Trillion dollar stimulus – how should it be divided, and how can we pay for it?
Congress has passed, and President Trump has signed, a $2-trillion stimulus bill. The Federal Reserve has agreed to kick in up to $4 trillion more in monetary aid. The combined initiatives represent the largest such package in U.S. history.
While the bill had bipartisan support, some are chaffing at the high cost, and others complain that too much money is going to corporations rather than to the people most affected by the coronavirus crisis.
The main question for Alison Anderson and Steve Clark for this month is: Should corporations receive the amount of money allocated to them by the bill, or should a large share of that money go directly to individuals?
It looks to me as though millions of unemployed, underemployed and part-time individuals will receive a modest supplement to their income or state unemployment benefits. There will also be help for renters (some evictions are prohibited), farmers and ranchers.
As far as the help the bill offers to corporations, hospitals will receive substantial grants in anticipation of the predicted onslaught of coronavirus patients (although insurance companies will not) and airlines and other struggling industries will have access to $500 billion in loans; however, they will not be allowed to use these funds for stock buybacks or executive compensation. Businesses will be given tax credits for keeping workers on their payrolls.
The checks to individuals will be issued on the basis of last year’s tax returns—so if people failed to file their taxes or had so little income they weren’t required to file, they’ll not receive checks.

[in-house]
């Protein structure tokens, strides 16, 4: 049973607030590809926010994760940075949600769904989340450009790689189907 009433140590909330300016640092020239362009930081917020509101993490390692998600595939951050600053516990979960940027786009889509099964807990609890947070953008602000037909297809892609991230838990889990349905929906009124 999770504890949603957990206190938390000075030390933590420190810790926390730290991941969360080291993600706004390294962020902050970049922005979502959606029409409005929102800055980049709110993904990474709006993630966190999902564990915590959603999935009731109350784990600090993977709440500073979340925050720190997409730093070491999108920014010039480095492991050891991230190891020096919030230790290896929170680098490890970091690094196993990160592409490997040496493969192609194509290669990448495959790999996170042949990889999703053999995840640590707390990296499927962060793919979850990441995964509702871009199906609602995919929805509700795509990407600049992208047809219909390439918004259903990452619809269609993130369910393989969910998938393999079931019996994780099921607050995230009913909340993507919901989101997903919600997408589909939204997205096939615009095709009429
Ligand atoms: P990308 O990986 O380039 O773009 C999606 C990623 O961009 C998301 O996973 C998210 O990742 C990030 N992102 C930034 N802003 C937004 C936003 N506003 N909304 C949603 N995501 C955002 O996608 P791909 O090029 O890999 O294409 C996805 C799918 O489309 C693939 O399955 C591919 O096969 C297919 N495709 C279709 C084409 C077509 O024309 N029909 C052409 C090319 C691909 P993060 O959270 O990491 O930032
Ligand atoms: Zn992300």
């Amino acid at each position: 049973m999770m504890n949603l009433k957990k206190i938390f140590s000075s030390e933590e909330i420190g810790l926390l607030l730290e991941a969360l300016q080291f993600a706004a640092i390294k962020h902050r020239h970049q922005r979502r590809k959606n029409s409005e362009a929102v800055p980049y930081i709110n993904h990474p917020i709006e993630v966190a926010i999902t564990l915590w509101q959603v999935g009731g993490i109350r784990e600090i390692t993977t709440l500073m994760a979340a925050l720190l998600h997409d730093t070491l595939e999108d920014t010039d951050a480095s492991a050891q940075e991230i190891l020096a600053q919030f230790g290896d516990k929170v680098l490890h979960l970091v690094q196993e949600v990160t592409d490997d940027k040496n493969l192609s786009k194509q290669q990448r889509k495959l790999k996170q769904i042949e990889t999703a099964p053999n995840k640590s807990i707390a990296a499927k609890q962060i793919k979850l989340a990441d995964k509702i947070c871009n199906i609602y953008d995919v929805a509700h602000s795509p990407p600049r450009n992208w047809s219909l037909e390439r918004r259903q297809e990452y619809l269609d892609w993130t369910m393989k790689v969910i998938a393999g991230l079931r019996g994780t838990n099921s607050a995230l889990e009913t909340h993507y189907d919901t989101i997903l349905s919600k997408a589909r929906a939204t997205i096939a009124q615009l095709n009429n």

Older Americans, recipients of Social Security benefits and disability recipients will get checks, and there are provisions for those on food stamps and child nutrition programs. For now, there are no funds for schools with children who lack Internet access, so study while school is not in session will be difficult.
The bill has substantial safeguards against corporate greed and protections for individuals. Hopefully, it will help businesses stay afloat through the next few months so there are jobs to return to once “shelter-in-place” restrictions are relaxed. The modest cash payments will buy time for individuals and families.
Democrats didn’t get everything they wanted, but nor did Republicans. This “feels like” a good, bipartisan bill.
I agree, Alison. It’s amazing what can happen when our politicians decide to cooperate rather than bicker. We are, after all, in this thing together. However, I still hear a few voices contending that corporations are getting too much and individuals too little. I believe they have the calculation wrong.
In a matter of weeks we have witnessed businesses considered to be the titans of our economy grind to a halt. Airplanes are sitting on the ground or flying virtually empty. Cruise ships are tied to docks. Restaurants are shuttered, along with public and private schools. Even beauty salons and barber shops are affected.
Only weeks ago, going to the grocery store was just a normal part of our routine. Now we’re faced with empty shelves and wonder if the last person who opened the door on the ice cream freezer used hand sanitizer.
In all my years, I have never witnessed anything that has impacted the American economy the way this pandemic has. It’s been like a slow-motion repeat of the 1929 Black Tuesday crash.
Unlike 1929, when the government’s tepid, indecisive response turned the stock-market crash into a decades-long depression, our president and Congress are reacting quickly, forcefully, and effectively to prevent the pandemic from becoming the crash of 2020.